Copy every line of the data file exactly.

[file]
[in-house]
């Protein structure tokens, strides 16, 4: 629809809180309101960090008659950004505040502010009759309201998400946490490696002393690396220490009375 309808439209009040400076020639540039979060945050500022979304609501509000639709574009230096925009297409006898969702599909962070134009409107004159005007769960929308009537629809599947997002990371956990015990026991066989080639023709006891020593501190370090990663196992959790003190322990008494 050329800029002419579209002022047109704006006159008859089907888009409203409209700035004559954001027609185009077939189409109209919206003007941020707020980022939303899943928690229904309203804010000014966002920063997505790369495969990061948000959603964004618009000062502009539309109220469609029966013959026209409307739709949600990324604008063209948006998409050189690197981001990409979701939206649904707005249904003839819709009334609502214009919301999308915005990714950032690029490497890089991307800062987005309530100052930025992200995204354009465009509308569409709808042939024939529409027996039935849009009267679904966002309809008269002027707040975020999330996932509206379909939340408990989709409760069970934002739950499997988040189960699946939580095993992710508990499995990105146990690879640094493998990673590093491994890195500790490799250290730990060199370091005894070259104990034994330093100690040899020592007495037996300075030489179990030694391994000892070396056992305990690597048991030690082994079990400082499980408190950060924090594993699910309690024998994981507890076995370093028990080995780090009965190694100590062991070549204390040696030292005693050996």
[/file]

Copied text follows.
[in-house]
């Protein structure tokens, strides 16, 4: 629809809180309101960090008659950004505040502010009759309201998400946490490696002393690396220490009375 309808439209009040400076020639540039979060945050500022979304609501509000639709574009230096925009297409006898969702599909962070134009409107004159005007769960929308009537629809599947997002990371956990015990026991066989080639023709006891020593501190370090990663196992959790003190322990008494 050329800029002419579209002022047109704006006159008859089907888009409203409209700035004559954001027609185009077939189409109209919206003007941020707020980022939303899943928690229904309203804010000014966002920063997505790369495969990061948000959603964004618009000062502009539309109220469609029966013959026209409307739709949600990324604008063209948006998409050189690197981001990409979701939206649904707005249904003839819709009334609502214009919301999308915005990714950032690029490497890089991307800062987005309530100052930025992200995204354009465009509308569409709808042939024939529409027996039935849009009267679904966002309809008269002027707040975020999330996932509206379909939340408990989709409760069970934002739950499997988040189960699946939580095993992710508990499995990105146990690879640094493998990673590093491994890195500790490799250290730990060199370091005894070259104990034994330093100690040899020592007495037996300075030489179990030694391994000892070396056992305990690597048991030690082994079990400082499980408190950060924090594993699910309690024998994981507890076995370093028990080995780090009965190694100590062991070549204390040696030292005693050996």